POOLCLVB ft. Natalie Conway “Move Me” (Kiwi Remix)
It’s tricky to put your finger on Kiwi’s sound, mostly because he is a sonic shape-shifter in the studio. The Londoner has been beasting through clubland with a platter of productions that pull from disco, techno, house and Balearic influences. Every slice he serves up scratches at different points of the genre gene pool, with his latest remix taking nods at the old-school.
He runs POOLCLVB’s “Move Me” straight through a juicer, salvaging the sultry vocals of Natalie Conway for his prime-time take. Hissing snares, claps and persistent perc programming prop the piece up to prime-time status, while sapid, twangy synth lines make this one a monster mover with an appetite for four-four floors.
Available via etcetc.
Were you impulsive on this track or did you have a sketch in mind before you started?
Yes, I think so. I have been listening to a lot of Chicago music of late, and it just felt right to strip the other elements away and let the vocal do the work.
Do you think advances in computer technology and gear have affected your creativity? How so?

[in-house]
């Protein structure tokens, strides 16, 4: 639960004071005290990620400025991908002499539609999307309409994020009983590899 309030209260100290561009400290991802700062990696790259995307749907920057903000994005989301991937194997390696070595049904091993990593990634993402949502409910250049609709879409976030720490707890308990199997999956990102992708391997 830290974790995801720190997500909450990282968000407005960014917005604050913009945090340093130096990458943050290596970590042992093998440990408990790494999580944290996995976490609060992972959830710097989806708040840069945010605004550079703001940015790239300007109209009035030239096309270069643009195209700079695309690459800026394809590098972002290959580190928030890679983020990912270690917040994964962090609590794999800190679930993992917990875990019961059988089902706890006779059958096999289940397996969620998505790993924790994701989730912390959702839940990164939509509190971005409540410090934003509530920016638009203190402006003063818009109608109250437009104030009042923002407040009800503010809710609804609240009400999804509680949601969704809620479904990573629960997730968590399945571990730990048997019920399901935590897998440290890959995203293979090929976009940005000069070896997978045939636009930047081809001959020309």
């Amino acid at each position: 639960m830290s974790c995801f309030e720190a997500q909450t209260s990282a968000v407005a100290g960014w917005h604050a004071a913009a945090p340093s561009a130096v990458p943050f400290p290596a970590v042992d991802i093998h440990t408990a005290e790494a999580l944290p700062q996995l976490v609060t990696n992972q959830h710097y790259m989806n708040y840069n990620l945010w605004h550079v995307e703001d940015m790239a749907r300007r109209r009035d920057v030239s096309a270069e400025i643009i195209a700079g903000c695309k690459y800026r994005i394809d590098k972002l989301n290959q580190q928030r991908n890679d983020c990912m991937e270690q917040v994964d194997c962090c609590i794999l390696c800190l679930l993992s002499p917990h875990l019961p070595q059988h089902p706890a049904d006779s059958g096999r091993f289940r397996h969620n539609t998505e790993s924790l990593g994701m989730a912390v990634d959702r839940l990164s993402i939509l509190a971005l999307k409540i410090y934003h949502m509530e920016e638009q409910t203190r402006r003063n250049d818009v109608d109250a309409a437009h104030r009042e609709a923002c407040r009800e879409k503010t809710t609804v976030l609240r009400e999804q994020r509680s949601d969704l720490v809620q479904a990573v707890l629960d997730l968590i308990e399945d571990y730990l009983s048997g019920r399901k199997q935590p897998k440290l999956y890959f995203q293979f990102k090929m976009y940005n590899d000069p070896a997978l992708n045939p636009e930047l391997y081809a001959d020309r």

Definitely, I am a very impatient producer. I like to see things done quickly so the ability to get results fast is really important. The faster computers are getting, the faster I can work. I’d say that’s the main thing for me.
Describe the best setting/activity to hear this track.
This is definitely a club track. I want it played late night, in a dark, sweaty club with a monstrous sound system—anywhere else and it loses value in my opinion. When I write music, I always have a specific time and place in my sets in mind.
How do you measure the success of a track?
If it’s a club track like this one, it’s measured on how well received it is in the club— that doesn’t necessarily mean I need to see hands in the air and lots of woos. It just means I want to see people getting down and dancing.
Did you discuss or exchange ideas with other producers while creating this track?
Absolutely. I always work with an engineer, so the entire track was conceived by bouncing ideas off a third party. It makes the workflow much faster and exciting. If I work alone, things tend to be a lot slower and I’m never as happy with the results.
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